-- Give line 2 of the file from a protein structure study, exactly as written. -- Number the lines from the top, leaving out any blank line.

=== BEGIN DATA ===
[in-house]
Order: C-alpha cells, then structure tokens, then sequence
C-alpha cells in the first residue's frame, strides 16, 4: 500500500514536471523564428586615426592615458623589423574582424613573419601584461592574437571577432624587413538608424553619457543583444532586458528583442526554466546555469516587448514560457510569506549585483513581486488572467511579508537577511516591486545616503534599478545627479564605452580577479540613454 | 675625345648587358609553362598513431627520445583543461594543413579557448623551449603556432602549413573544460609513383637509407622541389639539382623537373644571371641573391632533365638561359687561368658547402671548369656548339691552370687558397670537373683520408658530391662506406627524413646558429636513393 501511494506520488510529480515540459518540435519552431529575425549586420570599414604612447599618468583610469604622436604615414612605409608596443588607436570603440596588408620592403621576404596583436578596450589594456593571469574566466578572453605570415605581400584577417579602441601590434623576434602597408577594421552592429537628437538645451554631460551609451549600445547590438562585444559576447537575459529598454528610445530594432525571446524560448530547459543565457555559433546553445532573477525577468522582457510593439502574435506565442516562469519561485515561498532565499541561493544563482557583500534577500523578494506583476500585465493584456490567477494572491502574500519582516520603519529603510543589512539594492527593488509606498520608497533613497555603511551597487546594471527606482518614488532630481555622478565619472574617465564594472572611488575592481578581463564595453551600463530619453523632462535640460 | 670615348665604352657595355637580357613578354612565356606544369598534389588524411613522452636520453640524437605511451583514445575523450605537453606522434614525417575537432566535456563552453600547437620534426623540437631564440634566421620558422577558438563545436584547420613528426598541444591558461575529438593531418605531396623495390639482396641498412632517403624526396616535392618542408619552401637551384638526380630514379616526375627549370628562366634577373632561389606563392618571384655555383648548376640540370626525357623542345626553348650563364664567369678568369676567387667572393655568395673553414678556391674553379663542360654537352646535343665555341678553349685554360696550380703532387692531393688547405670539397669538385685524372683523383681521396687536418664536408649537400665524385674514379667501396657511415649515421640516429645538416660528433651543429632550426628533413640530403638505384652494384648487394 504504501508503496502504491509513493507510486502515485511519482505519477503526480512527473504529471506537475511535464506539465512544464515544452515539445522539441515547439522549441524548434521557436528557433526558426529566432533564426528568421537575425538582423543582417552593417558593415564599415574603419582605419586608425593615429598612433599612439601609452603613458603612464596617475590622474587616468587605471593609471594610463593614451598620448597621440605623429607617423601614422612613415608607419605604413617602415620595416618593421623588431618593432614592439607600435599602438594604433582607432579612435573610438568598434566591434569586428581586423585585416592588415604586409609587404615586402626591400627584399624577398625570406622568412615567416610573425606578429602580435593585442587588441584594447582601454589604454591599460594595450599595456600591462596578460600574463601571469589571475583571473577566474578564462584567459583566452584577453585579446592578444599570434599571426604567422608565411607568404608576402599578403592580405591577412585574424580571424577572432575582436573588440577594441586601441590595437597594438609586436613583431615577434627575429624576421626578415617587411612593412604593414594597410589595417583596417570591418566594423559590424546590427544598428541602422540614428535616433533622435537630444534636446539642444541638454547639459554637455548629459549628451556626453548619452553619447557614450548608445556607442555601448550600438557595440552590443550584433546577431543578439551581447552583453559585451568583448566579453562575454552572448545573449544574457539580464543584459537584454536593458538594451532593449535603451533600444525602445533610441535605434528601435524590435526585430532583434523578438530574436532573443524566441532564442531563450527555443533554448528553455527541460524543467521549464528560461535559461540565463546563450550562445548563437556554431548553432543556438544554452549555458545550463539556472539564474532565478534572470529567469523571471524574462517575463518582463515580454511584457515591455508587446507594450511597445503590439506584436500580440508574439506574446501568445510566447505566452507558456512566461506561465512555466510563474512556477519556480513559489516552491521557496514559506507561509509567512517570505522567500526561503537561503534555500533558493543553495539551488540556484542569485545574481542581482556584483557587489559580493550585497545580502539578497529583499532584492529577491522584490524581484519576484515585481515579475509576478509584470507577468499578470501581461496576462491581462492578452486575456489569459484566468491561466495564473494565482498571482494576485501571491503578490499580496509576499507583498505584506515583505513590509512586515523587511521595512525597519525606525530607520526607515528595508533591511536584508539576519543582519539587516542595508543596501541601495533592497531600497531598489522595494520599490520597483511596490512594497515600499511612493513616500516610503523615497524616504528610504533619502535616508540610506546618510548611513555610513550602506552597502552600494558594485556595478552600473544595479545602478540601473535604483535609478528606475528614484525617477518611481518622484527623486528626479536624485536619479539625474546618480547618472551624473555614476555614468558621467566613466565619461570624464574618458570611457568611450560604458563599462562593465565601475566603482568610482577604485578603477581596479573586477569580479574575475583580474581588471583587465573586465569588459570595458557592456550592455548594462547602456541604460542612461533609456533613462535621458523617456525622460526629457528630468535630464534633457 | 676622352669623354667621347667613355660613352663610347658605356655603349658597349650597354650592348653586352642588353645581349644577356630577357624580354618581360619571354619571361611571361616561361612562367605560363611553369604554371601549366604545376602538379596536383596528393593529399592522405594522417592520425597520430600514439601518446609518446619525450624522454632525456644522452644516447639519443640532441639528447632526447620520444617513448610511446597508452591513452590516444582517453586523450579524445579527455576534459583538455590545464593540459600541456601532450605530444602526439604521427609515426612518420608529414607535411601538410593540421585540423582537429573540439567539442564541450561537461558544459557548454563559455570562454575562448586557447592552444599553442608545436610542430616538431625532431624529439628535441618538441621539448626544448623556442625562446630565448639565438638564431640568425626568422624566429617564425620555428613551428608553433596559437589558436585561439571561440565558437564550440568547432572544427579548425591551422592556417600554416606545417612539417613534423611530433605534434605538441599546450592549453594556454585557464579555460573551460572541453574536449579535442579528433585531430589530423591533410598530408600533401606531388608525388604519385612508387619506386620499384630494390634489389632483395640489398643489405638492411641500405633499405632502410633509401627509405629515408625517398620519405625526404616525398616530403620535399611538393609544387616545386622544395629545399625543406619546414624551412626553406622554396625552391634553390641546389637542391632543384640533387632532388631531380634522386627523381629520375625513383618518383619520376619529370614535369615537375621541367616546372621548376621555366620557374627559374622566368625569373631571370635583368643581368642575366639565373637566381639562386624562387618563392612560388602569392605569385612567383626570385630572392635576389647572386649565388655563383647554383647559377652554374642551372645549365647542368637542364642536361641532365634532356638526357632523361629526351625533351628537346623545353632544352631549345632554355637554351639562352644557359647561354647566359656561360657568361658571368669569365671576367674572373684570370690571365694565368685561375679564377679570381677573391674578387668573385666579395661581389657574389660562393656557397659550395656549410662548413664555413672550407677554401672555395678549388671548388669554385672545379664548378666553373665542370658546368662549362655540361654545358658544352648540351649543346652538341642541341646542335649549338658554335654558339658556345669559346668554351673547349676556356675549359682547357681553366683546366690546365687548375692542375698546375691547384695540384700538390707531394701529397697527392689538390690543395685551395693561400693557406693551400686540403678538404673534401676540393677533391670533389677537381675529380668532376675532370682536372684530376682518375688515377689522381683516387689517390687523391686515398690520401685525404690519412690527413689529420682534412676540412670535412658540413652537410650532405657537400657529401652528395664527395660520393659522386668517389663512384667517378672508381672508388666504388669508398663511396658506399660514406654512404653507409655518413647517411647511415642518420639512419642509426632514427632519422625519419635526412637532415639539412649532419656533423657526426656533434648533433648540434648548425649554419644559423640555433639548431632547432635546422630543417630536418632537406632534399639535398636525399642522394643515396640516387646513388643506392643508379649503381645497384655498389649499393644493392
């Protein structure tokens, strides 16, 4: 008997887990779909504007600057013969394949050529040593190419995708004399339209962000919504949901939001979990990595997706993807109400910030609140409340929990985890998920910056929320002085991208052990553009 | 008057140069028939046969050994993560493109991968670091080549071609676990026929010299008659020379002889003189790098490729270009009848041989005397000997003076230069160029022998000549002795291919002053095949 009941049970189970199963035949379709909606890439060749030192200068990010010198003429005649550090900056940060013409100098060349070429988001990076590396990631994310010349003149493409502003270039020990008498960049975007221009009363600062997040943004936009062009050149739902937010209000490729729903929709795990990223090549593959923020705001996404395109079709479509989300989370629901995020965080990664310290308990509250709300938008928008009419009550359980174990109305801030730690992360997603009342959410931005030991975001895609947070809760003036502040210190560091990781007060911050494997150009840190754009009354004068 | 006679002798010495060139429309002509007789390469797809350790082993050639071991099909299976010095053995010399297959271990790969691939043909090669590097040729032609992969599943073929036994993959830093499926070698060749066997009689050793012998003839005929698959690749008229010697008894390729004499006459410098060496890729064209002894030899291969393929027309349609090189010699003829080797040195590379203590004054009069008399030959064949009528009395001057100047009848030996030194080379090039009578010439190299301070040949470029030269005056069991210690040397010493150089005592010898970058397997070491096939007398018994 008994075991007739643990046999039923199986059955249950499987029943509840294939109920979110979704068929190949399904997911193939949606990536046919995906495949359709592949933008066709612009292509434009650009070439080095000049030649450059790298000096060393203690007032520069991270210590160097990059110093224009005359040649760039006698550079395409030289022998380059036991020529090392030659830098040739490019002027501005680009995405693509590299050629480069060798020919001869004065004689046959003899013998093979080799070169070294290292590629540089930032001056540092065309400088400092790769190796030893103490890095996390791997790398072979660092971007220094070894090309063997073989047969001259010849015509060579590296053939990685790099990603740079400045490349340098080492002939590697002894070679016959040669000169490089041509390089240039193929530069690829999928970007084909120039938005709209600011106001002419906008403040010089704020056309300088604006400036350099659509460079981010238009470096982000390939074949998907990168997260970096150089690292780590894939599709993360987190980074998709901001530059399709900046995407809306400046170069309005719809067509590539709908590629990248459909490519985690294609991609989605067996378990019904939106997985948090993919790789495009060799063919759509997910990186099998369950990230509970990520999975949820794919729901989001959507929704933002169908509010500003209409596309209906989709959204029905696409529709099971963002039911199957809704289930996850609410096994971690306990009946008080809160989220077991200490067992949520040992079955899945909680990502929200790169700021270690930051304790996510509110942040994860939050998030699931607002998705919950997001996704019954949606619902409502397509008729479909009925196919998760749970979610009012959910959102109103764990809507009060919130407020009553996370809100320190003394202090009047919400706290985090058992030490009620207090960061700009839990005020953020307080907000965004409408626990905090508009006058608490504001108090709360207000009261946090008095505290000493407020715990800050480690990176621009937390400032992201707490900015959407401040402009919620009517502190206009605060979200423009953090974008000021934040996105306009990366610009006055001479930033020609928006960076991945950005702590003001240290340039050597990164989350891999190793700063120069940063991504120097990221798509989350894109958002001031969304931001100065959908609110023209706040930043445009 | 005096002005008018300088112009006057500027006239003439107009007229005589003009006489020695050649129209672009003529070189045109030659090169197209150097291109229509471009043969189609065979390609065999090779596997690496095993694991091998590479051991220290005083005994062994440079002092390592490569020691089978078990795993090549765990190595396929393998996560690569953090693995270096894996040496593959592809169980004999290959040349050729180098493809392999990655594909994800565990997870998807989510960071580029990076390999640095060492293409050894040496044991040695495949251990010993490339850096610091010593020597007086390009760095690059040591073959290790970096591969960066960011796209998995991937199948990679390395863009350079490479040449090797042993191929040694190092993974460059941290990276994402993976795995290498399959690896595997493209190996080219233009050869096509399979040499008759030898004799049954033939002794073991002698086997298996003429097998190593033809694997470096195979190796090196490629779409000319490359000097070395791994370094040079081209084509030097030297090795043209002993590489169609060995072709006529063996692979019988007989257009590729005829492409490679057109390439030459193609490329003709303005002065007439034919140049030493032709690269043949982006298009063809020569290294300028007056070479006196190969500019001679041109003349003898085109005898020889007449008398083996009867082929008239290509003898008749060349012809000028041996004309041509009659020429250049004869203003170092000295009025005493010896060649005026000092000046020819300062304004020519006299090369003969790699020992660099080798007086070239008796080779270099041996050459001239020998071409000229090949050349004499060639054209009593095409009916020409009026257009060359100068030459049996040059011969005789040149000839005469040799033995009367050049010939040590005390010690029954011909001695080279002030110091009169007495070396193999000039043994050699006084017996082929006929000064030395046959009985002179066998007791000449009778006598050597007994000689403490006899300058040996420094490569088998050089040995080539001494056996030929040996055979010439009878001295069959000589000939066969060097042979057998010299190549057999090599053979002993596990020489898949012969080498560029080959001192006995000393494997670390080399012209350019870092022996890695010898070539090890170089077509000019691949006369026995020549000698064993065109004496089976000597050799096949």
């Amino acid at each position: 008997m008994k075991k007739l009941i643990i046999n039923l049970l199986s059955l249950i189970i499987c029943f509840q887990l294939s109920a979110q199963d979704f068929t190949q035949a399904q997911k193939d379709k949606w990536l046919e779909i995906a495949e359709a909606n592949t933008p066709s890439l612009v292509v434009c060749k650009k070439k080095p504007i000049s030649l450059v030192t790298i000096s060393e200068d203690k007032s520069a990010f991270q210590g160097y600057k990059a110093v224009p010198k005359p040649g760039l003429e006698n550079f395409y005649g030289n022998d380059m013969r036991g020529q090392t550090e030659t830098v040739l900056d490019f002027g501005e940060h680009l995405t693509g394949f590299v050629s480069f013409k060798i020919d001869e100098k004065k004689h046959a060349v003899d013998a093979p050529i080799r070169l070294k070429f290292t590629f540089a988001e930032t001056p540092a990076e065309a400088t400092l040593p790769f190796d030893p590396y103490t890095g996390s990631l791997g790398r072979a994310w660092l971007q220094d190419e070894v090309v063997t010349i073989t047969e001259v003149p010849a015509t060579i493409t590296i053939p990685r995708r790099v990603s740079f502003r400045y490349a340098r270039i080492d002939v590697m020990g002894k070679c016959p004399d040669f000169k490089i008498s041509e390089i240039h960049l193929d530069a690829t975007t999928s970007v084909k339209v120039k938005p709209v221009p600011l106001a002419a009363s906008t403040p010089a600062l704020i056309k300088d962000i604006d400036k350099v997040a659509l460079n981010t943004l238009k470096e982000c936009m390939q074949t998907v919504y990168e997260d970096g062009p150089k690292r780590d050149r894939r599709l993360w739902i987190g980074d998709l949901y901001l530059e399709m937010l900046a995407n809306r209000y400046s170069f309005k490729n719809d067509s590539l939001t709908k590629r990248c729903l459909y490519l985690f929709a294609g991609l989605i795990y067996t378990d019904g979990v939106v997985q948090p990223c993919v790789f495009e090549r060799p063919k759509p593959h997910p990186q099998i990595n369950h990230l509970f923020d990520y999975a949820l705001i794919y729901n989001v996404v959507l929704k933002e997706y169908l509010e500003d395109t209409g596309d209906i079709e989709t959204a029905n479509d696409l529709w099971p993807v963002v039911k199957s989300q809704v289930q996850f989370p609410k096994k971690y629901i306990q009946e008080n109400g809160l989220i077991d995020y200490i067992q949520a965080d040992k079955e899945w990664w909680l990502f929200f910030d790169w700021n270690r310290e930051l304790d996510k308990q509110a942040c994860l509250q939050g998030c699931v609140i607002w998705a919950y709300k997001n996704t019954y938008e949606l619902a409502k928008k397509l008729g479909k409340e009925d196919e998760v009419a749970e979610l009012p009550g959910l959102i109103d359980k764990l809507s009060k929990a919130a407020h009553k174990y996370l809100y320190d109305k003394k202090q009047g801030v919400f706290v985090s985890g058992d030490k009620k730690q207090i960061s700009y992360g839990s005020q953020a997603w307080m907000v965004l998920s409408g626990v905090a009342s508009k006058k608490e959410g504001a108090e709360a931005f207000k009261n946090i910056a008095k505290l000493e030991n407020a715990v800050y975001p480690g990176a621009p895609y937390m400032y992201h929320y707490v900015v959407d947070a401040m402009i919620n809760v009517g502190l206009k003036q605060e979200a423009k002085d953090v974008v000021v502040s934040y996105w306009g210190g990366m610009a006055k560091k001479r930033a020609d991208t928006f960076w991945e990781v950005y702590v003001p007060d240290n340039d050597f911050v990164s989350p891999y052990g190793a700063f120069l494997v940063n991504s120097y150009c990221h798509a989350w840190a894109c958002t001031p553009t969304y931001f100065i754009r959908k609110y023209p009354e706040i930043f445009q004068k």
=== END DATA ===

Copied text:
Order: C-alpha cells, then structure tokens, then sequence